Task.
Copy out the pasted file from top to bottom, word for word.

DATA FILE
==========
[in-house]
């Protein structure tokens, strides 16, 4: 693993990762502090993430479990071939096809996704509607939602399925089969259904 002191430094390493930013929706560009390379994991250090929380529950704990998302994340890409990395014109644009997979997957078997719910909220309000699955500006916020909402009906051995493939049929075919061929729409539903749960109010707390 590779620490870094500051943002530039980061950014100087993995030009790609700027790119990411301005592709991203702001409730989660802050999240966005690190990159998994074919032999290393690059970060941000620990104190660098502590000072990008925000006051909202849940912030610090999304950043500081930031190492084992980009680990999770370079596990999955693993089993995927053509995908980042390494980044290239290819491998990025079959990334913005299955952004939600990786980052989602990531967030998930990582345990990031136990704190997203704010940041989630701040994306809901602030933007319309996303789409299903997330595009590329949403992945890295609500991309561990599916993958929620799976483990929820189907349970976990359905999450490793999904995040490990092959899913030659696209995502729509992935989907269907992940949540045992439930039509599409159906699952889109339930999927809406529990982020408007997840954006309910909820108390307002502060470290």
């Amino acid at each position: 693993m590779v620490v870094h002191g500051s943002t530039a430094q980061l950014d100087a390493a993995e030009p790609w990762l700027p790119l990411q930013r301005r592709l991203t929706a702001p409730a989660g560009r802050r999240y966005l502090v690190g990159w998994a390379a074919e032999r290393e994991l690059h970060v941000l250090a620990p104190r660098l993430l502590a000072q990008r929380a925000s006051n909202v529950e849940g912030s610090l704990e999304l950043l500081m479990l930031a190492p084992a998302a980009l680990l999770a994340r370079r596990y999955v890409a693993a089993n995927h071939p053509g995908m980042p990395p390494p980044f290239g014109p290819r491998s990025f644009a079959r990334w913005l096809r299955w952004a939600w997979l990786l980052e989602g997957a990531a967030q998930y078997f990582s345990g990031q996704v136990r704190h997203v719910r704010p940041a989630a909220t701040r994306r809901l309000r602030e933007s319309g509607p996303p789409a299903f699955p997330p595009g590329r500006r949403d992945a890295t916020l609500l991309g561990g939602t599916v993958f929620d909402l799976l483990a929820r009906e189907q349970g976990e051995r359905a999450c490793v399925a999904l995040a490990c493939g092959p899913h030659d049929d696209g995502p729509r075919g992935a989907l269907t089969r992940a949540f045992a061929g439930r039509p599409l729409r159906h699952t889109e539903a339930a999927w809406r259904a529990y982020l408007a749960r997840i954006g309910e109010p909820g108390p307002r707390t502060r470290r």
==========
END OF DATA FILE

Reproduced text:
[in-house]
């Protein structure tokens, strides 16, 4: 693993990762502090993430479990071939096809996704509607939602399925089969259904 002191430094390493930013929706560009390379994991250090929380529950704990998302994340890409990395014109644009997979997957078997719910909220309000699955500006916020909402009906051995493939049929075919061929729409539903749960109010707390 590779620490870094500051943002530039980061950014100087993995030009790609700027790119990411301005592709991203702001409730989660802050999240966005690190990159998994074919032999290393690059970060941000620990104190660098502590000072990008925000006051909202849940912030610090999304950043500081930031190492084992980009680990999770370079596990999955693993089993995927053509995908980042390494980044290239290819491998990025079959990334913005299955952004939600990786980052989602990531967030998930990582345990990031136990704190997203704010940041989630701040994306809901602030933007319309996303789409299903997330595009590329949403992945890295609500991309561990599916993958929620799976483990929820189907349970976990359905999450490793999904995040490990092959899913030659696209995502729509992935989907269907992940949540045992439930039509599409159906699952889109339930999927809406529990982020408007997840954006309910909820108390307002502060470290």
């Amino acid at each position: 693993m590779v620490v870094h002191g500051s943002t530039a430094q980061l950014d100087a390493a993995e030009p790609w990762l700027p790119l990411q930013r301005r592709l991203t929706a702001p409730a989660g560009r802050r999240y966005l502090v690190g990159w998994a390379a074919e032999r290393e994991l690059h970060v941000l250090a620990p104190r660098l993430l502590a000072q990008r929380a925000s006051n909202v529950e849940g912030s610090l704990e999304l950043l500081m479990l930031a190492p084992a998302a980009l680990l999770a994340r370079r596990y999955v890409a693993a089993n995927h071939p053509g995908m980042p990395p390494p980044f290239g014109p290819r491998s990025f644009a079959r990334w913005l096809r299955w952004a939600w997979l990786l980052e989602g997957a990531a967030q998930y078997f990582s345990g990031q996704v136990r704190h997203v719910r704010p940041a989630a909220t701040r994306r809901l309000r602030e933007s319309g509607p996303p789409a299903f699955p997330p595009g590329r500006r949403d992945a890295t916020l609500l991309g561990g939602t599916v993958f929620d909402l799976l483990a929820r009906e189907q349970g976990e051995r359905a999450c490793v399925a999904l995040a490990c493939g092959p899913h030659d049929d696209g995502p729509r075919g992935a989907l269907t089969r992940a949540f045992a061929g439930r039509p599409l729409r159906h699952t889109e539903a339930a999927w809406r259904a529990y982020l408007a749960r997840i954006g309910e109010p909820g108390p307002r707390t502060r470290r």